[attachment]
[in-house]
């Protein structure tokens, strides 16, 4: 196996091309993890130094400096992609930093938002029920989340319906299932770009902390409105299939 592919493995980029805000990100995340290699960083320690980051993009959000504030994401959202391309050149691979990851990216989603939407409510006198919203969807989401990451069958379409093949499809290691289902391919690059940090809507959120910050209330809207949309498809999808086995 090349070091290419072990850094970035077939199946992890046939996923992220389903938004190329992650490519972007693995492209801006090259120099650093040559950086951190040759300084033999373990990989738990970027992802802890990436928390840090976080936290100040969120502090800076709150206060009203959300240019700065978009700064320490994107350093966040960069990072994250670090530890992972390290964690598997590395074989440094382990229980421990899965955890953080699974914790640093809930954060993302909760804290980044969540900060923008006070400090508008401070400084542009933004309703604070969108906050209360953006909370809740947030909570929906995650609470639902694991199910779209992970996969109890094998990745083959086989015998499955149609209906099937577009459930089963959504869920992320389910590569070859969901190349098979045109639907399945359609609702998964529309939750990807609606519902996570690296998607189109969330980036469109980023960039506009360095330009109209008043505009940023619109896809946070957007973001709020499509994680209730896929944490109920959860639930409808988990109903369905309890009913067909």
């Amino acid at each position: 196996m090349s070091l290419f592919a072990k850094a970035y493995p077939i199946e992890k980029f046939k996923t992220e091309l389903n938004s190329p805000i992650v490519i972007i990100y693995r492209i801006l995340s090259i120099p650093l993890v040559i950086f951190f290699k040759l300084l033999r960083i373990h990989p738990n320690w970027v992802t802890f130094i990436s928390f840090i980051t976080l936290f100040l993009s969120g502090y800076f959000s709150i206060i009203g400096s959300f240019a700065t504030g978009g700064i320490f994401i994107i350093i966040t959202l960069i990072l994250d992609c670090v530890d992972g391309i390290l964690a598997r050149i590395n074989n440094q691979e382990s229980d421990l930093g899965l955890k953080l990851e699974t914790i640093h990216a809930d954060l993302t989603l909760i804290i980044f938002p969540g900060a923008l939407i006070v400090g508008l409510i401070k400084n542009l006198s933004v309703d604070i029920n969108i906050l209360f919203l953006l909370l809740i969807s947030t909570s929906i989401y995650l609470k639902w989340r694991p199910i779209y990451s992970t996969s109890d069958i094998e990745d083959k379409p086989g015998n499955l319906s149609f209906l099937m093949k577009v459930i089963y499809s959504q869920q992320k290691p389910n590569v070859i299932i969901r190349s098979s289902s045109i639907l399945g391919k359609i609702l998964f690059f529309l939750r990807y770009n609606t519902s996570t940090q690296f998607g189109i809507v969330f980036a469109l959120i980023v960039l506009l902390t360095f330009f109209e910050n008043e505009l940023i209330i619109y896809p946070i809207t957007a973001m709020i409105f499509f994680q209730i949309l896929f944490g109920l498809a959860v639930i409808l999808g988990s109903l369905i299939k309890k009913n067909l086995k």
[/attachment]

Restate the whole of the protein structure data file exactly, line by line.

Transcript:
[in-house]
């Protein structure tokens, strides 16, 4: 196996091309993890130094400096992609930093938002029920989340319906299932770009902390409105299939 592919493995980029805000990100995340290699960083320690980051993009959000504030994401959202391309050149691979990851990216989603939407409510006198919203969807989401990451069958379409093949499809290691289902391919690059940090809507959120910050209330809207949309498809999808086995 090349070091290419072990850094970035077939199946992890046939996923992220389903938004190329992650490519972007693995492209801006090259120099650093040559950086951190040759300084033999373990990989738990970027992802802890990436928390840090976080936290100040969120502090800076709150206060009203959300240019700065978009700064320490994107350093966040960069990072994250670090530890992972390290964690598997590395074989440094382990229980421990899965955890953080699974914790640093809930954060993302909760804290980044969540900060923008006070400090508008401070400084542009933004309703604070969108906050209360953006909370809740947030909570929906995650609470639902694991199910779209992970996969109890094998990745083959086989015998499955149609209906099937577009459930089963959504869920992320389910590569070859969901190349098979045109639907399945359609609702998964529309939750990807609606519902996570690296998607189109969330980036469109980023960039506009360095330009109209008043505009940023619109896809946070957007973001709020499509994680209730896929944490109920959860639930409808988990109903369905309890009913067909």
């Amino acid at each position: 196996m090349s070091l290419f592919a072990k850094a970035y493995p077939i199946e992890k980029f046939k996923t992220e091309l389903n938004s190329p805000i992650v490519i972007i990100y693995r492209i801006l995340s090259i120099p650093l993890v040559i950086f951190f290699k040759l300084l033999r960083i373990h990989p738990n320690w970027v992802t802890f130094i990436s928390f840090i980051t976080l936290f100040l993009s969120g502090y800076f959000s709150i206060i009203g400096s959300f240019a700065t504030g978009g700064i320490f994401i994107i350093i966040t959202l960069i990072l994250d992609c670090v530890d992972g391309i390290l964690a598997r050149i590395n074989n440094q691979e382990s229980d421990l930093g899965l955890k953080l990851e699974t914790i640093h990216a809930d954060l993302t989603l909760i804290i980044f938002p969540g900060a923008l939407i006070v400090g508008l409510i401070k400084n542009l006198s933004v309703d604070i029920n969108i906050l209360f919203l953006l909370l809740i969807s947030t909570s929906i989401y995650l609470k639902w989340r694991p199910i779209y990451s992970t996969s109890d069958i094998e990745d083959k379409p086989g015998n499955l319906s149609f209906l099937m093949k577009v459930i089963y499809s959504q869920q992320k290691p389910n590569v070859i299932i969901r190349s098979s289902s045109i639907l399945g391919k359609i609702l998964f690059f529309l939750r990807y770009n609606t519902s996570t940090q690296f998607g189109i809507v969330f980036a469109l959120i980023v960039l506009l902390t360095f330009f109209e910050n008043e505009l940023i209330i619109y896809p946070i809207t957007a973001m709020i409105f499509f994680q209730i949309l896929f944490g109920l498809a959860v639930i409808l999808g988990s109903l369905i299939k309890k009913n067909l086995k």